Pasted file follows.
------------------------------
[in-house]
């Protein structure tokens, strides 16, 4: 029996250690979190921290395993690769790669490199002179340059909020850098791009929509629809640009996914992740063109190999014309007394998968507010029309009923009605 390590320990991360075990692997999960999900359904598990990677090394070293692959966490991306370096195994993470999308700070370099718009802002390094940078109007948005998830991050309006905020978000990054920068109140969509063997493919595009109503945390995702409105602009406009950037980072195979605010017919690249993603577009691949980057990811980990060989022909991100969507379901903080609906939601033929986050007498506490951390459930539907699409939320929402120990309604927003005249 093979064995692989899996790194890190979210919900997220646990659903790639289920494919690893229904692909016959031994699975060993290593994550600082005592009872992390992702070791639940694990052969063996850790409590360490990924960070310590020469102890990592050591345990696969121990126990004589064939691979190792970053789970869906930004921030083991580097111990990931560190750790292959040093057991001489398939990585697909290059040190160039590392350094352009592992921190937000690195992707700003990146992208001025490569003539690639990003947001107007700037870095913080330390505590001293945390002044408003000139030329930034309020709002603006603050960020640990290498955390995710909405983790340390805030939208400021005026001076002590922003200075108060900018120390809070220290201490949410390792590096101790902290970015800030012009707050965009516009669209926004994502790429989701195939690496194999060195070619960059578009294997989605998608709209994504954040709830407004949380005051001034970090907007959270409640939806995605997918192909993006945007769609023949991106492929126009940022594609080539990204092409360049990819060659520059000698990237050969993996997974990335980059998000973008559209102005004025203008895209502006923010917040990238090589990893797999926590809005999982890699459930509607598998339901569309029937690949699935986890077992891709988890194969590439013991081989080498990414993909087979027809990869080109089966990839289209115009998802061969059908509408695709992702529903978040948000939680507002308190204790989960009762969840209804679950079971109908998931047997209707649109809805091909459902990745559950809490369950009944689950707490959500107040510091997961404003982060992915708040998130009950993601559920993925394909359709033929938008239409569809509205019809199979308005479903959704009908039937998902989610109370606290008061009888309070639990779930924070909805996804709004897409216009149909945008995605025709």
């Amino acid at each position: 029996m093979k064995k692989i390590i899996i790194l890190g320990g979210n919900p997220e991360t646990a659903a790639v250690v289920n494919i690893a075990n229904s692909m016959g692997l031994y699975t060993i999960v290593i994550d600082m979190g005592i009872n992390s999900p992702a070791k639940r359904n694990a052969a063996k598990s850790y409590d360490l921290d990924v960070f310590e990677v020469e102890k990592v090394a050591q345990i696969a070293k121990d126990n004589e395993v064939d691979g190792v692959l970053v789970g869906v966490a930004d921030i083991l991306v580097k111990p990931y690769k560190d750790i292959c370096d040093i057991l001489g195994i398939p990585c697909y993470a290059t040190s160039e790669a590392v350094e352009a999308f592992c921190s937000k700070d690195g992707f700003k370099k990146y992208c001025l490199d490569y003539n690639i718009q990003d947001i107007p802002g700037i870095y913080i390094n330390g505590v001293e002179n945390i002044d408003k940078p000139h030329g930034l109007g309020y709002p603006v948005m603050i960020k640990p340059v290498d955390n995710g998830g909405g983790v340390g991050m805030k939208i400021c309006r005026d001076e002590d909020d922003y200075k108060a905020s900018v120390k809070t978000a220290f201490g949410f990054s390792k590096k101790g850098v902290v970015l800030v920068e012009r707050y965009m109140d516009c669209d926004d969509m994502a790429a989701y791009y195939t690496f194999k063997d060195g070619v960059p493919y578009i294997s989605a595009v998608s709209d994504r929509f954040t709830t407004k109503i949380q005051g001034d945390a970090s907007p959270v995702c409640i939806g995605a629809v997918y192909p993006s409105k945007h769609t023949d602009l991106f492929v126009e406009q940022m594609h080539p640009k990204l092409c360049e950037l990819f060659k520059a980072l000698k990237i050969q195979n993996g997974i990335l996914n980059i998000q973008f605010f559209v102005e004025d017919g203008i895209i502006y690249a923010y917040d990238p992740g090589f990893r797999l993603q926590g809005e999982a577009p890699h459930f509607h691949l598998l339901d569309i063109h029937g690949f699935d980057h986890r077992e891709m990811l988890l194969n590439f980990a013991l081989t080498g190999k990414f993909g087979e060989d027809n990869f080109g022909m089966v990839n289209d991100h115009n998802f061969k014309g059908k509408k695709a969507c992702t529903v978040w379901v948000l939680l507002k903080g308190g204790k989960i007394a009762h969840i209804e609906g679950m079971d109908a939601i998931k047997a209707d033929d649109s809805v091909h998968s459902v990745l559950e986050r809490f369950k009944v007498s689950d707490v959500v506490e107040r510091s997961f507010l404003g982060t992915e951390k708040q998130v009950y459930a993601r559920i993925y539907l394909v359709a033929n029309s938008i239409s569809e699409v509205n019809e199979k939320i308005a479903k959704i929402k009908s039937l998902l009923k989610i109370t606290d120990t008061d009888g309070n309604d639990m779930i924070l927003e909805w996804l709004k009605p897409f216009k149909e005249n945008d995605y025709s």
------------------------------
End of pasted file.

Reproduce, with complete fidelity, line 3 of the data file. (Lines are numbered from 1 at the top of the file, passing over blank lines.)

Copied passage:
């Amino acid at each position: 029996m093979k064995k692989i390590i899996i790194l890190g320990g979210n919900p997220e991360t646990a659903a790639v250690v289920n494919i690893a075990n229904s692909m016959g692997l031994y699975t060993i999960v290593i994550d600082m979190g005592i009872n992390s999900p992702a070791k639940r359904n694990a052969a063996k598990s850790y409590d360490l921290d990924v960070f310590e990677v020469e102890k990592v090394a050591q345990i696969a070293k121990d126990n004589e395993v064939d691979g190792v692959l970053v789970g869906v966490a930004d921030i083991l991306v580097k111990p990931y690769k560190d750790i292959c370096d040093i057991l001489g195994i398939p990585c697909y993470a290059t040190s160039e790669a590392v350094e352009a999308f592992c921190s937000k700070d690195g992707f700003k370099k990146y992208c001025l490199d490569y003539n690639i718009q990003d947001i107007p802002g700037i870095y913080i390094n330390g505590v001293e002179n945390i002044d408003k940078p000139h030329g930034l109007g309020y709002p603006v948005m603050i960020k640990p340059v290498d955390n995710g998830g909405g983790v340390g991050m805030k939208i400021c309006r005026d001076e002590d909020d922003y200075k108060a905020s900018v120390k809070t978000a220290f201490g949410f990054s390792k590096k101790g850098v902290v970015l800030v920068e012009r707050y965009m109140d516009c669209d926004d969509m994502a790429a989701y791009y195939t690496f194999k063997d060195g070619v960059p493919y578009i294997s989605a595009v998608s709209d994504r929509f954040t709830t407004k109503i949380q005051g001034d945390a970090s907007p959270v995702c409640i939806g995605a629809v997918y192909p993006s409105k945007h769609t023949d602009l991106f492929v126009e406009q940022m594609h080539p640009k990204l092409c360049e950037l990819f060659k520059a980072l000698k990237i050969q195979n993996g997974i990335l996914n980059i998000q973008f605010f559209v102005e004025d017919g203008i895209i502006y690249a923010y917040d990238p992740g090589f990893r797999l993603q926590g809005e999982a577009p890699h459930f509607h691949l598998l339901d569309i063109h029937g690949f699935d980057h986890r077992e891709m990811l988890l194969n590439f980990a013991l081989t080498g190999k990414f993909g087979e060989d027809n990869f080109g022909m089966v990839n289209d991100h115009n998802f061969k014309g059908k509408k695709a969507c992702t529903v978040w379901v948000l939680l507002k903080g308190g204790k989960i007394a009762h969840i209804e609906g679950m079971d109908a939601i998931k047997a209707d033929d649109s809805v091909h998968s459902v990745l559950e986050r809490f369950k009944v007498s689950d707490v959500v506490e107040r510091s997961f507010l404003g982060t992915e951390k708040q998130v009950y459930a993601r559920i993925y539907l394909v359709a033929n029309s938008i239409s569809e699409v509205n019809e199979k939320i308005a479903k959704i929402k009908s039937l998902l009923k989610i109370t606290d120990t008061d009888g309070n309604d639990m779930i924070l927003e909805w996804l709004k009605p897409f216009k149909e005249n945008d995605y025709s």